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#include <stdio.h>
#include <stdlib.h>
int main(int argc, char *argv[])
{
    int char_freq[26] = {0};
    int i = 'a';
    int plain_char = getchar();
    while(plain_char != EOF)
    {
        char_freq[plain_char-'a']++;
        plain_char = getchar();
    }
    while(i <='z')
    {
        printf("%c %d \n",i,char_freq[i-'a'] );
        i++;
    }
    return EXIT_SUCCESS;
}

In the above program I am trying to make a frequency table and playing around with ASCII values. The problem is I am not checking that plain_char ASCII value is in the range of lowercase letters and if I input say A in plain_char then 65-97 = -32 array index and I increment it, shouldn't I get a segmentation fault? But the program runs still fine?

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3 Answers 3

up vote 3 down vote accepted

You only get a segmentation fault when you are outside of the memory area allowed to your program, being outside of a defined array does not mean that you are outside the memory area of your program. It can however read junk data and/or overwrite other parts of your program's data, or in certain cases even your program's code which could lead to buffer overflow attack opportunities.

Of course should your array be at the very beginning or end of your memory area then you would get a segmentation fault. Where the array gets put into memory is determined by the compiler and linker. Similar when you are way, way out of your array range. Try eg char_freq[2^31] That will probably give you a segmentation fault.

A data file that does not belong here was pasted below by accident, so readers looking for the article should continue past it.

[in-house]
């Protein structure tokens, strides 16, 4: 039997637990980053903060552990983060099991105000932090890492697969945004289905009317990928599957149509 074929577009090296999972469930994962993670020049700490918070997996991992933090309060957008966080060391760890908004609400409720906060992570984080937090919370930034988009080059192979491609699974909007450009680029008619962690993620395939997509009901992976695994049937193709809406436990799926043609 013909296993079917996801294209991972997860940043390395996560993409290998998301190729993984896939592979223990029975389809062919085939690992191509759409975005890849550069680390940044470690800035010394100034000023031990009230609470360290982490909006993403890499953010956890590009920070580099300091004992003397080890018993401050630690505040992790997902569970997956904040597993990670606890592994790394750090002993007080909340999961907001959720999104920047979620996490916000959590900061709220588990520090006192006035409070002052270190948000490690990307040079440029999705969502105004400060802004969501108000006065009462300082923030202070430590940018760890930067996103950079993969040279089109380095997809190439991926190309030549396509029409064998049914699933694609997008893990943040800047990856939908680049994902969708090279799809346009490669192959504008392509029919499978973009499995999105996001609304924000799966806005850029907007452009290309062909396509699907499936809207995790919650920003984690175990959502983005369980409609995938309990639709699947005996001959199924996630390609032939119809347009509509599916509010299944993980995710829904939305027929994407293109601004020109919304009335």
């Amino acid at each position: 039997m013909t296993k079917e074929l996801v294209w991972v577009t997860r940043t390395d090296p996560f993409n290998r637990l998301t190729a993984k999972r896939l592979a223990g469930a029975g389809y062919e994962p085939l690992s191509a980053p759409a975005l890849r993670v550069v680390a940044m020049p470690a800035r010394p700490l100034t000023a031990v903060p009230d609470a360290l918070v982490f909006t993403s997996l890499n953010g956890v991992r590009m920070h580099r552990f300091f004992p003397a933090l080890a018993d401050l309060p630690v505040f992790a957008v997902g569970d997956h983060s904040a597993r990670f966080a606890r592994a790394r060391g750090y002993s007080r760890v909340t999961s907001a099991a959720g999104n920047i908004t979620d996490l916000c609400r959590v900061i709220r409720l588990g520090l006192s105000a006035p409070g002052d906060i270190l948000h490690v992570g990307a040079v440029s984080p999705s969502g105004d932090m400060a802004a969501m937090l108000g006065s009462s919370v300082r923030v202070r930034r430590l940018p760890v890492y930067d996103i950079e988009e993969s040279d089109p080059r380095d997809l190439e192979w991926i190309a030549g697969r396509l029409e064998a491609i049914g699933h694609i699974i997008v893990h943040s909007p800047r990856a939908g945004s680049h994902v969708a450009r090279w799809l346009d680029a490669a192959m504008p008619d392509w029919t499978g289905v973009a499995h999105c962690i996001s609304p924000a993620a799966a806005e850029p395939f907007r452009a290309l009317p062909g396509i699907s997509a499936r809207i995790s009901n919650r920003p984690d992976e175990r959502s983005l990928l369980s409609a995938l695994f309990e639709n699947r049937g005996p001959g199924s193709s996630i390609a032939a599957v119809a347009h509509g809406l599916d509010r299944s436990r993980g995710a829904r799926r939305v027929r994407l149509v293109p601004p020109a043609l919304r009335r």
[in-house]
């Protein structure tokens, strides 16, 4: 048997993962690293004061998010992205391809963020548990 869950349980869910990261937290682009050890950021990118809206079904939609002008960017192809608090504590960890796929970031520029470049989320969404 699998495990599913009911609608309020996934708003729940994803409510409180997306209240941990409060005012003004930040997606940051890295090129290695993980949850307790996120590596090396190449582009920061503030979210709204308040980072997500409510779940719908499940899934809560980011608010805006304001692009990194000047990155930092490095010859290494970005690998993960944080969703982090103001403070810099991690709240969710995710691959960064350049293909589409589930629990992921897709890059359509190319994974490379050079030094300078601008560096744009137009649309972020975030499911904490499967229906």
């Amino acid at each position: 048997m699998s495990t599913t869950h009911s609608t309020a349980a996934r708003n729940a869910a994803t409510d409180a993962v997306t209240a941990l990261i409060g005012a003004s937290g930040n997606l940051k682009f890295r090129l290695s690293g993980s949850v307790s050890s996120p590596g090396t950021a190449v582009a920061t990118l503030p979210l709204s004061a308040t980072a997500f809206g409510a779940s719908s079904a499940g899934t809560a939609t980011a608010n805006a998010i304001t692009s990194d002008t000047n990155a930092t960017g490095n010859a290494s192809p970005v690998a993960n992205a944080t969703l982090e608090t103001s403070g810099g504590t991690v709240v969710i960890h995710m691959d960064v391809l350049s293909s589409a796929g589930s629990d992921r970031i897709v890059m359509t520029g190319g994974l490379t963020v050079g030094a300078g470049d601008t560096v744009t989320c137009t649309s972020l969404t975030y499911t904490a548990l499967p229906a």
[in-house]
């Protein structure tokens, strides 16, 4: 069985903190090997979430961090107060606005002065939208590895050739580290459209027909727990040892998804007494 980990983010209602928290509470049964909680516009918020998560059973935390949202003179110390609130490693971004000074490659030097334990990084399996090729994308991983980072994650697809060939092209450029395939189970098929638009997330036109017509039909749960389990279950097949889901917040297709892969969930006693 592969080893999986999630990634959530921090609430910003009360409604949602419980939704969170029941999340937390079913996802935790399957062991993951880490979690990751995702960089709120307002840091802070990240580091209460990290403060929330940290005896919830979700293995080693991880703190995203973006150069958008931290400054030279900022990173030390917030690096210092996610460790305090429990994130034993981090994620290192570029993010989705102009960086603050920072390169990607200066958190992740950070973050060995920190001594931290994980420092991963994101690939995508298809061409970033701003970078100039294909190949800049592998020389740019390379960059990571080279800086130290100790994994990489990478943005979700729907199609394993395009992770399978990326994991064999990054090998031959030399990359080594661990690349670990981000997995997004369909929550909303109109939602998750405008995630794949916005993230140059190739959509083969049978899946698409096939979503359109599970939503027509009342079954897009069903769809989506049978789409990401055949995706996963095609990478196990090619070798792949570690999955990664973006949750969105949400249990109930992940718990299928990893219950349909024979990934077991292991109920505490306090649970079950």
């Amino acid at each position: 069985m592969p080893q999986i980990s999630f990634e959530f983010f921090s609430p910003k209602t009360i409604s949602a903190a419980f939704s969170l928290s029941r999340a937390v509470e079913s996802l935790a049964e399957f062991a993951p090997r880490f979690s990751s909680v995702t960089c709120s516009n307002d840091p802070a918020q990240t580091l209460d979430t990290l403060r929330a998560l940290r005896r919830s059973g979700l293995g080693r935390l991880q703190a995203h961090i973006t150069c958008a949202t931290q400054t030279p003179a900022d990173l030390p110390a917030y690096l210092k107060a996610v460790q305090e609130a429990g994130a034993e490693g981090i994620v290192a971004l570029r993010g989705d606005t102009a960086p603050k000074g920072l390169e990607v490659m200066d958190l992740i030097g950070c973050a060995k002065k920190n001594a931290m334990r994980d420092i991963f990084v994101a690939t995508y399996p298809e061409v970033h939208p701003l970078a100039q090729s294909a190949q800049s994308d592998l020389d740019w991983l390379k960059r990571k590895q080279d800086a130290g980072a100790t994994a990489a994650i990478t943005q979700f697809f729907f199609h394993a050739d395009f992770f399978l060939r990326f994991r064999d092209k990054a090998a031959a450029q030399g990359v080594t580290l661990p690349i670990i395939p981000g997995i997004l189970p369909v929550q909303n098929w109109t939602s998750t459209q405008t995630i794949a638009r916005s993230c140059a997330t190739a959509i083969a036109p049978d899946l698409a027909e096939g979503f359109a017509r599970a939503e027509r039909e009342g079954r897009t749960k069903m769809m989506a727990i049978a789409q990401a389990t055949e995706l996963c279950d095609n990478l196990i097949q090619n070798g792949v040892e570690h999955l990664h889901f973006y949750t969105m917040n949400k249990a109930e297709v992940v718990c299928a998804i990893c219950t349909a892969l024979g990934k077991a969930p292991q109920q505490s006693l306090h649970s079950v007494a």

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how can I know how much memory is allocated to my program? –  user2688772 Dec 13 '13 at 8:28
    
@user2688772 you shouldn't care. you should only care about memory you explicitly allocated. (also we should say process instead of program) –  eznme Dec 13 '13 at 8:30

Writing out-of-bounds of an array is undefined behavior. Not too surprisingly, this means that the behavior of the program is not defined, anything can happen. Some examples of what could happen:

  • The program could crash and yield a segmentation fault or similar.
  • The program could execute just fine.
  • The program could execute seemingly just fine and crash later.
  • The program could destroy its own variables/its own stack, leading to any random outcome.

And so on.

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1  
+1, but I'd quibble with your "not too surprisingly". My experience is that people are often very surprised by just how undefined "undefined behavior" is. –  ruakh Dec 13 '13 at 8:32
    
@ruakh People who keep asking questions like "how is undefined behavior defined to behave" should probably consider a different career. Or they will find themselves writing code like #if !defined behavior behave_as(behavior); #endif. –  Lundin Dec 13 '13 at 10:01

You've got an undefined behaviour here meaning that everything can happen.

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